The latest information about the American Recovery and Reinvestment Act of 2009 can be found here.

In summary, of the $787 billion approved to be either spent or not collected as taxes, $515 billion have been allocated, so far.  Although the Congressional Budget Office estimates that 3.3 million jobs have been created as a consequence of this infusion of money, it seems worth noting that our private corporations, the supposedly major engines of job creation, are sitting on $837 billion in cash, which they are refusing to invest in new plant or new hires because of “uncertainties.”

Since when did our risk-taking entrepreneurs and innovators turn into shrinking violets?

In addition to the summary pages, provides detailed reports on what’s happening on a state by state basis, including which grant recipients have failed to file the required reports on what they did with the money they got.  The non-compliers are reported in pdf format, which has to be downloaded to your computer.   In New Hampshire there seems to be only one laggard, the Southeast Land Trust of NH, which received $56,400 of taxpayer dollars and hasn’t had the courtesy to acknowledge receipt and say thank you.

Florida, for comparison, has just two delinquents who received a total of a little less than $130,000, whereas Georgia, that very Republican state, can point to seven laggards, responsible for a grand total of $5,808,151, four million of which went to Flint Cable TV.  There’s no question they got the money.

March 2010


Flint Cable TV is awarded a stimulus grant funding in the amount of a $4,095,913 loan and $4,095,913 grant. The funding will provide a Hybrid Fiber Coaxial (HFC) network to homes in underserved areas of Culloden, Yatesville, and Southern Crawford County Georgia allowing for real technological growth in each of these underserved areas. This HFC network will use the latest DOCSIS 3.0 cable standard, enabling channel bonding and initial speeds up to 20 Mbps….

On Friday, February 19, 2010, Congressman Sanford Bishop was the guest speaker for the Taylor County Kiwanis Club in Reynolds, GA. Congressman Bishop outlined the many advantages of broadband and conveyed his support for broadband stimulus in the rural areas of Georgia currently not served or under-served — citing his desire for job growth and a better educated population. Congressman Bishop has been involved in the broadband stimulus grant process from the beginning and has constantly monitored the progress for the Flint Cable Television grant application.

Ah, perhaps that explains it. The Congressman is monitoring, so reports don’t have to be written.

Though, somebody at Public Service Telephone Company has quite a knack for writing. Read their history Here’s just a taste:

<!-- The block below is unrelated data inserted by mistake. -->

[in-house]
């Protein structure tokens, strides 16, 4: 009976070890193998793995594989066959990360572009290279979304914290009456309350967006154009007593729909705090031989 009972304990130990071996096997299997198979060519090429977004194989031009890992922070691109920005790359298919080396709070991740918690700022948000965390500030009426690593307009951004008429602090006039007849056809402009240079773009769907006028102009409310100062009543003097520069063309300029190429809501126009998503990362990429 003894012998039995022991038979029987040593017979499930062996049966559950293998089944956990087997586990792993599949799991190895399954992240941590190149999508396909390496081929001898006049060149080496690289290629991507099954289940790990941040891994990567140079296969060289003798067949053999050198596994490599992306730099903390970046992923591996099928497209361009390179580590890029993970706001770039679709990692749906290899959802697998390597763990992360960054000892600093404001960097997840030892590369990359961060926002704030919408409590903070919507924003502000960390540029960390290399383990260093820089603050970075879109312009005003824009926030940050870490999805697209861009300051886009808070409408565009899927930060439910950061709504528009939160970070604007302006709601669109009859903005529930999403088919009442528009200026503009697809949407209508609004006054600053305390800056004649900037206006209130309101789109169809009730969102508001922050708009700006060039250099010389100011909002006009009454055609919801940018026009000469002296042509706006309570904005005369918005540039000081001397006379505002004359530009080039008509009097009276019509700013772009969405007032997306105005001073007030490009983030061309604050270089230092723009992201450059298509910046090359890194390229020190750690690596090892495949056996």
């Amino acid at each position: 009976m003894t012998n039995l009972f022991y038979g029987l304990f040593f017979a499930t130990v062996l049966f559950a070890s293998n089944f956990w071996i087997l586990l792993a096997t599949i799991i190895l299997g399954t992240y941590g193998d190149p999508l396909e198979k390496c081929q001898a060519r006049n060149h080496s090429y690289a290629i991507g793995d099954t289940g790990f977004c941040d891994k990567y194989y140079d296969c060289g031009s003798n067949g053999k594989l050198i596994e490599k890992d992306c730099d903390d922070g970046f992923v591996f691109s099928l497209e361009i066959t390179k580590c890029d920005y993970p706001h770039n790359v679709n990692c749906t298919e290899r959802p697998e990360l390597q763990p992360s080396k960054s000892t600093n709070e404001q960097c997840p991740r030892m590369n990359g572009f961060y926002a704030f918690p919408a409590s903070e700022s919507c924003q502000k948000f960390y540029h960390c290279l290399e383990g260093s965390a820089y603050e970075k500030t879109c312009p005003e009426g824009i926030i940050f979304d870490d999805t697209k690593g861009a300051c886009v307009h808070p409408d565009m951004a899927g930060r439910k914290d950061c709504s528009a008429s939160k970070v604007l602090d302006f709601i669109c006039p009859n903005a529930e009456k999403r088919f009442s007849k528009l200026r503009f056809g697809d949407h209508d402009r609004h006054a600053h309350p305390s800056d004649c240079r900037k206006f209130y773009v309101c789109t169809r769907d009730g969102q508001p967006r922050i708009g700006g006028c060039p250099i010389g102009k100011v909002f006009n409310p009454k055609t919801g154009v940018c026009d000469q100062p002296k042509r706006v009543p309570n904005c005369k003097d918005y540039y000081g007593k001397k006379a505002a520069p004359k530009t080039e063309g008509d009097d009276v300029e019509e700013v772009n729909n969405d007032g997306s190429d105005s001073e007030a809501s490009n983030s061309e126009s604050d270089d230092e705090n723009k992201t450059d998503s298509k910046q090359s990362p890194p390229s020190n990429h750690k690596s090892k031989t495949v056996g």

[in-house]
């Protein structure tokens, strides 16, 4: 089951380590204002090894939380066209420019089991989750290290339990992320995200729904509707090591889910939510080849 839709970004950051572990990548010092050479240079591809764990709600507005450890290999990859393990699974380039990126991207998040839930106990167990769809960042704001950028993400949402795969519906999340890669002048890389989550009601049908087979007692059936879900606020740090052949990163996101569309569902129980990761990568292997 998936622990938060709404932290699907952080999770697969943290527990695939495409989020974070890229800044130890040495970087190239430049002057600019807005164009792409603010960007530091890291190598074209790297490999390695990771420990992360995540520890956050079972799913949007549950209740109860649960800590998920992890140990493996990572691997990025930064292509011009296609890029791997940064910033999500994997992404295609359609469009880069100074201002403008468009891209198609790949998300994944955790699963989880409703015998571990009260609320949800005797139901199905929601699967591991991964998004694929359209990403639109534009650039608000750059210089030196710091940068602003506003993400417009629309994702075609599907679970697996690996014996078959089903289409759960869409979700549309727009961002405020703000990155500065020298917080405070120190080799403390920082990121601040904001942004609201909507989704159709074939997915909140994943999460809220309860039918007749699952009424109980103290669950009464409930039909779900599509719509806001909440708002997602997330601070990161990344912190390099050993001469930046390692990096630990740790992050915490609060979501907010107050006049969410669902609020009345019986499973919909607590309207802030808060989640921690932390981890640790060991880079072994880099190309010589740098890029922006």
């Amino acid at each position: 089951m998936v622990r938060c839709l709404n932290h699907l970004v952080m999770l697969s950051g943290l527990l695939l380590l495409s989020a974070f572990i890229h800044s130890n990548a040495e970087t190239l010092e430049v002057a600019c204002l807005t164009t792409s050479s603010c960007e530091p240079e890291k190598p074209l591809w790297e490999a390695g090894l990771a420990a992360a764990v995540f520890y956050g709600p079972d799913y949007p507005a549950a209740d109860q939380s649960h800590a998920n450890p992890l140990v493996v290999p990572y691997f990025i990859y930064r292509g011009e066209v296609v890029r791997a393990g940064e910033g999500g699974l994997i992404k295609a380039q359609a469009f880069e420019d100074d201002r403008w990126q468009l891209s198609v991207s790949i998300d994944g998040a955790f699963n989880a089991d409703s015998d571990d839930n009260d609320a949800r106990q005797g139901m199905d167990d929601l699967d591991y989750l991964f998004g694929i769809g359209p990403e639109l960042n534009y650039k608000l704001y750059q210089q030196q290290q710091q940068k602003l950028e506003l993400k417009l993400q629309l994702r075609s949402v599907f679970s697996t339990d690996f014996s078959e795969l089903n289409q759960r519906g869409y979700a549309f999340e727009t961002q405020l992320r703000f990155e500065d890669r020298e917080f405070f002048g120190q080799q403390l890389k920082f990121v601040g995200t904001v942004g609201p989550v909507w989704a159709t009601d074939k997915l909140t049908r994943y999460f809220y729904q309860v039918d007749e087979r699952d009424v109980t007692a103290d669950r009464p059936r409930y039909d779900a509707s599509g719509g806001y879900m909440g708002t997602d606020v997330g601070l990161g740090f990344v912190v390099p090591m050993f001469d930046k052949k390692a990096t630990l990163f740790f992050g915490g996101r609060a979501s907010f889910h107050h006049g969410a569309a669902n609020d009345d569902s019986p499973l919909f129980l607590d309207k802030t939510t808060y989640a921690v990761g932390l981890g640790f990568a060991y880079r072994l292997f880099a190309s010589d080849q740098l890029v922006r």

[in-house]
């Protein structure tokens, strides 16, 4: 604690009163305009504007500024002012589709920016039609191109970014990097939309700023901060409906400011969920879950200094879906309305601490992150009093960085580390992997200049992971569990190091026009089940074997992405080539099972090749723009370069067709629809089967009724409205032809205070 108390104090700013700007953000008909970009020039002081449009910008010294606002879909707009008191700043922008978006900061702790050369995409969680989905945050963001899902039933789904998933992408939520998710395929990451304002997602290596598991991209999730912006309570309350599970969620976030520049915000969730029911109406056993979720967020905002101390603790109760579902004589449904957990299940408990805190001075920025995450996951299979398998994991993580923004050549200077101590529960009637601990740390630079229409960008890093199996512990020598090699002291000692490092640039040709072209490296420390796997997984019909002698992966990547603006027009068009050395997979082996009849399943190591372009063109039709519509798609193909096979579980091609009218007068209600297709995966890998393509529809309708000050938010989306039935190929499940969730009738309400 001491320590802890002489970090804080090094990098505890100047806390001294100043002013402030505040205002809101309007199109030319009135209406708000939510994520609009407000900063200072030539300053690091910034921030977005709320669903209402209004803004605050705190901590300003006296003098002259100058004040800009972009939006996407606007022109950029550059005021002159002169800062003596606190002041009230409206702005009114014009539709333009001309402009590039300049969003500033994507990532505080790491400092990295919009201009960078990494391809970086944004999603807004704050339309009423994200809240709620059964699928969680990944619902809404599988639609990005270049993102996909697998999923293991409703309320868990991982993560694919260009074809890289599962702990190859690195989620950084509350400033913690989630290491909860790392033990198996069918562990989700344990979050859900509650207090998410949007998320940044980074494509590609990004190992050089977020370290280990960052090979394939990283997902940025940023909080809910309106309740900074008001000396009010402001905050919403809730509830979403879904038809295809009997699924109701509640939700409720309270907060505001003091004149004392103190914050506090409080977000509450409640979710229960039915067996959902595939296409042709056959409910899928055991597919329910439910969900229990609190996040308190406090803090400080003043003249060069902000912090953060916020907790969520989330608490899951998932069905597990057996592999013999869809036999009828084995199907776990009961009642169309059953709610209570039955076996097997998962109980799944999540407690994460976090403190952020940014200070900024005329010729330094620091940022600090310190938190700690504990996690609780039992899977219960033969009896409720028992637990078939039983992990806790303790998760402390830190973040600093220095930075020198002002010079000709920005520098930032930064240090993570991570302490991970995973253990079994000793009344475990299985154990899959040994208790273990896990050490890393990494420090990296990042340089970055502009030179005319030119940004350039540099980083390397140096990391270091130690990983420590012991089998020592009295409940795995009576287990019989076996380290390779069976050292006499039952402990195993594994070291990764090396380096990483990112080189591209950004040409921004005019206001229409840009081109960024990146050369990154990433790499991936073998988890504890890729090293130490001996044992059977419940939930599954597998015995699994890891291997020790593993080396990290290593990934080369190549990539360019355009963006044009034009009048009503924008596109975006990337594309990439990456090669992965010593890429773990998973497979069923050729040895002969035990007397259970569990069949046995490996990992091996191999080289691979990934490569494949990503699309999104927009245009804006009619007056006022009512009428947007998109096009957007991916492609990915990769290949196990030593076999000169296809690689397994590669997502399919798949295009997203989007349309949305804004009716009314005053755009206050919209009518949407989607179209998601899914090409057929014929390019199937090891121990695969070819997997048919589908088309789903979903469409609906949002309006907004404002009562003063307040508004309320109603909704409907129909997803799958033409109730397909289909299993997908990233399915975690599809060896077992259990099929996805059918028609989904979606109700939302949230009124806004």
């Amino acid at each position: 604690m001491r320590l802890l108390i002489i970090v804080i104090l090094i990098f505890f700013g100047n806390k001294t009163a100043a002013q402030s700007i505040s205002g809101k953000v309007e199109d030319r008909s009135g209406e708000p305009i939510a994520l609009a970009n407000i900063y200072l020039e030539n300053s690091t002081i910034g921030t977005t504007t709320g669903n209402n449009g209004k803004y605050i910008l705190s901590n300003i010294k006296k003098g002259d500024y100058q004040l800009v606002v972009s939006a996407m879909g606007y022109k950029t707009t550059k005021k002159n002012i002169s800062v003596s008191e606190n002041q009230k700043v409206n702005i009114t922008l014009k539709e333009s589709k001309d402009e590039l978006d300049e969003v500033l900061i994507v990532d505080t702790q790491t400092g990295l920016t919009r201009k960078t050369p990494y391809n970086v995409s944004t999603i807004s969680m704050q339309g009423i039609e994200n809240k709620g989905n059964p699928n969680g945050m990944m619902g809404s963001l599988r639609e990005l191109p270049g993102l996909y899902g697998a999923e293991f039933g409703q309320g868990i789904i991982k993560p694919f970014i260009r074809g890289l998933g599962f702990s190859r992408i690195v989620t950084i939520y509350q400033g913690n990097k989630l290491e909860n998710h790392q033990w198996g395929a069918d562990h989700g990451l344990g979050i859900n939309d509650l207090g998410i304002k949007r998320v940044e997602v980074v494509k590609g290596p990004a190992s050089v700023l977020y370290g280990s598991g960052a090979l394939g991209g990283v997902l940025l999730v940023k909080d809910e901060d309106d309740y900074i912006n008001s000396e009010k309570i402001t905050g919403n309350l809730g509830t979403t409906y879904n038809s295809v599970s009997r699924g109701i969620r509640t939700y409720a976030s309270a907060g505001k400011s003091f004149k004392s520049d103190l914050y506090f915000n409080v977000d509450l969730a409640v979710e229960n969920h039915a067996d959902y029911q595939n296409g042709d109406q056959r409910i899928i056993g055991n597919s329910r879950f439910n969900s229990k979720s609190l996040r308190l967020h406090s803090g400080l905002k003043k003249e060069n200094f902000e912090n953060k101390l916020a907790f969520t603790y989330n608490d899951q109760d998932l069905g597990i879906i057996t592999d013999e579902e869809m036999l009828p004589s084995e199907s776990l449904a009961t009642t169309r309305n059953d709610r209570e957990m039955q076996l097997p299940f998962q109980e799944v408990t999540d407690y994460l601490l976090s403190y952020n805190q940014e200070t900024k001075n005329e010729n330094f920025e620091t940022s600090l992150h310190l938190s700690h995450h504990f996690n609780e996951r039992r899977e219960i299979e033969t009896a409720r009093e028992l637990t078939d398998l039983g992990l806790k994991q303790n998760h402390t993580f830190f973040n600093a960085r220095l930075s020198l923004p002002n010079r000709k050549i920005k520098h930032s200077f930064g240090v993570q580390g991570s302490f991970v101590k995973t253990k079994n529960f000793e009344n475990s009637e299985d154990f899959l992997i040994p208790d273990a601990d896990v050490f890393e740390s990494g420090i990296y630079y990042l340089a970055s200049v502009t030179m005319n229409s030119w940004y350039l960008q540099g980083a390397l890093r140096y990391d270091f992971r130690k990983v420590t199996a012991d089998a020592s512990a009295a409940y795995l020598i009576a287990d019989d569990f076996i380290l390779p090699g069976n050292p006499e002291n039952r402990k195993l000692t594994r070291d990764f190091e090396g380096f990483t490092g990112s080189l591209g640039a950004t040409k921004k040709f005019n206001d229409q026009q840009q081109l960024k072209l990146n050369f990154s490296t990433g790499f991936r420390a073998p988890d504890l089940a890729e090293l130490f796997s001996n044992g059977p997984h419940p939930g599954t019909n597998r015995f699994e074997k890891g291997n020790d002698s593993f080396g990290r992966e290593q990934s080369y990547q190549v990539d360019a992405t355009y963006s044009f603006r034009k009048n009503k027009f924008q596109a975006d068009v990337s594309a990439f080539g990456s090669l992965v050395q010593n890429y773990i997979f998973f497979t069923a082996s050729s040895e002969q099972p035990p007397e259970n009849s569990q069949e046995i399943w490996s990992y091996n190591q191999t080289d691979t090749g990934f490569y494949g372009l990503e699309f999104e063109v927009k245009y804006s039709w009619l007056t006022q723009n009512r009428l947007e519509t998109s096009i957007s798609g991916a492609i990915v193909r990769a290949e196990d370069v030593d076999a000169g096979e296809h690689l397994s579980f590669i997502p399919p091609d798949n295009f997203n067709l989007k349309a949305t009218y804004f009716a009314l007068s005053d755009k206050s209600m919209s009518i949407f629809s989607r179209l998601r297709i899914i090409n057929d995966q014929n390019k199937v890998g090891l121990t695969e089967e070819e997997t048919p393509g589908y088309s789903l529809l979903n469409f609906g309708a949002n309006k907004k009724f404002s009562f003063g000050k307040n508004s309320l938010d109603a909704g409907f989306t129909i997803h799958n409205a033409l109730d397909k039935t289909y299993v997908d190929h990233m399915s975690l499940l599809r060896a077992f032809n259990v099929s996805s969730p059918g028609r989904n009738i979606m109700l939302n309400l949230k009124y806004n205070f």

The Roberta Telephone Company originally belonged to H. A. (Howard) Bond, brother to H. C. (Hiram) Bond and was later purchased from him by Hiram. Hiram worked at Peeler Hardware Company in Macon before beginning his telephone career. He was married to Bessie Marie Moore and they had three children Wilhelmina, Mabel and H. C., Jr.

Hiram worked at the Reynolds and Roberta exchanges while Bessie was minding the family in Macon. She realized the opportunity to purchase the Lizella exchange and literally saved money in a small container at home in order to make the purchase. After the purchase, she would transport the construction crew out to the job site in her automobile. Meals were prepared for the crew at home and taken to them by a young member of the family.


Monica Smith

Monica Smith writes Hannah's Blog. Born in Germany, she came to the United States as a child, living first in California, then after an interval in Chile, in New York. Married to a retired professor at the University of Florida, where she lived for 17 years, she moved to St. Simons Island, Georgia, in 1993 and now divides her time between Georgia and New Hampshire. (New Hampshire, she says, is always interesting during a presidential election.) She and her husband have three children and five grandchildren. Ms. Smith says she "learned long ago that I am not a good team player when I got hired at the Library of Congress, fresh out of college with a degree in political science and proficiency in four foreign languages, to 'edit' library cards and informed my supervisor that if she was going to insist I punch the clock exactly on time, my productivity was going to fall from being the highest to being the same as everyone else's. The supervisor opted to assign me to another building where there was no time-clock. After I had the first of our three children, I decided a paycheck wasn't worth the hassle."